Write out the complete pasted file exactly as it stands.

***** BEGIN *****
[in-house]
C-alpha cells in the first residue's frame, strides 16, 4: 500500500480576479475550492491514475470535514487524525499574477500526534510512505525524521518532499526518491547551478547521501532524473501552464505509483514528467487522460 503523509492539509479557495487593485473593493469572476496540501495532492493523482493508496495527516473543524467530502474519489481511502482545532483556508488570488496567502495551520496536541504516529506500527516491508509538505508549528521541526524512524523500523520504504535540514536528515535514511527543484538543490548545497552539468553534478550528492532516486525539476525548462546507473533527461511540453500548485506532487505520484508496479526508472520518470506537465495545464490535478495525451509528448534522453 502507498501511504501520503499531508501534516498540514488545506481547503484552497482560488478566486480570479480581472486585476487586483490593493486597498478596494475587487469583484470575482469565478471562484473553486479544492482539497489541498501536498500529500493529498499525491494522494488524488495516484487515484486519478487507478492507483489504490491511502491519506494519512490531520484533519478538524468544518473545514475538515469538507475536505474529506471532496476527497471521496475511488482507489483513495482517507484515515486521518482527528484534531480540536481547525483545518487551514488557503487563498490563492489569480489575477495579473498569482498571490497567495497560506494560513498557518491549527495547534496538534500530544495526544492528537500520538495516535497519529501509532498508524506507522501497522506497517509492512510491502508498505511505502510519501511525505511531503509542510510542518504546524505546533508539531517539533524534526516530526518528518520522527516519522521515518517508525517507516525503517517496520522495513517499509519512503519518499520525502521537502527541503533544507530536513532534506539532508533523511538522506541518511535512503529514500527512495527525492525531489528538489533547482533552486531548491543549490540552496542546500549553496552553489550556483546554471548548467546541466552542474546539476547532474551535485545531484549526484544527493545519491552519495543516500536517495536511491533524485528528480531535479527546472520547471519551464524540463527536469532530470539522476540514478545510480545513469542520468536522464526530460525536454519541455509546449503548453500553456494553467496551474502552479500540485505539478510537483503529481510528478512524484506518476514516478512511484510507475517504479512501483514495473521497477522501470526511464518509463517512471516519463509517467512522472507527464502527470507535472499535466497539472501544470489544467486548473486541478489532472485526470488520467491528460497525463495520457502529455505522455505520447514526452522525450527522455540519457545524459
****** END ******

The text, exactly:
[in-house]
C-alpha cells in the first residue's frame, strides 16, 4: 500500500480576479475550492491514475470535514487524525499574477500526534510512505525524521518532499526518491547551478547521501532524473501552464505509483514528467487522460 503523509492539509479557495487593485473593493469572476496540501495532492493523482493508496495527516473543524467530502474519489481511502482545532483556508488570488496567502495551520496536541504516529506500527516491508509538505508549528521541526524512524523500523520504504535540514536528515535514511527543484538543490548545497552539468553534478550528492532516486525539476525548462546507473533527461511540453500548485506532487505520484508496479526508472520518470506537465495545464490535478495525451509528448534522453 502507498501511504501520503499531508501534516498540514488545506481547503484552497482560488478566486480570479480581472486585476487586483490593493486597498478596494475587487469583484470575482469565478471562484473553486479544492482539497489541498501536498500529500493529498499525491494522494488524488495516484487515484486519478487507478492507483489504490491511502491519506494519512490531520484533519478538524468544518473545514475538515469538507475536505474529506471532496476527497471521496475511488482507489483513495482517507484515515486521518482527528484534531480540536481547525483545518487551514488557503487563498490563492489569480489575477495579473498569482498571490497567495497560506494560513498557518491549527495547534496538534500530544495526544492528537500520538495516535497519529501509532498508524506507522501497522506497517509492512510491502508498505511505502510519501511525505511531503509542510510542518504546524505546533508539531517539533524534526516530526518528518520522527516519522521515518517508525517507516525503517517496520522495513517499509519512503519518499520525502521537502527541503533544507530536513532534506539532508533523511538522506541518511535512503529514500527512495527525492525531489528538489533547482533552486531548491543549490540552496542546500549553496552553489550556483546554471548548467546541466552542474546539476547532474551535485545531484549526484544527493545519491552519495543516500536517495536511491533524485528528480531535479527546472520547471519551464524540463527536469532530470539522476540514478545510480545513469542520468536522464526530460525536454519541455509546449503548453500553456494553467496551474502552479500540485505539478510537483503529481510528478512524484506518476514516478512511484510507475517504479512501483514495473521497477522501470526511464518509463517512471516519463509517467512522472507527464502527470507535472499535466497539472501544470489544467486548473486541478489532472485526470488520467491528460497525463495520457502529455505522455505520447514526452522525450527522455540519457545524459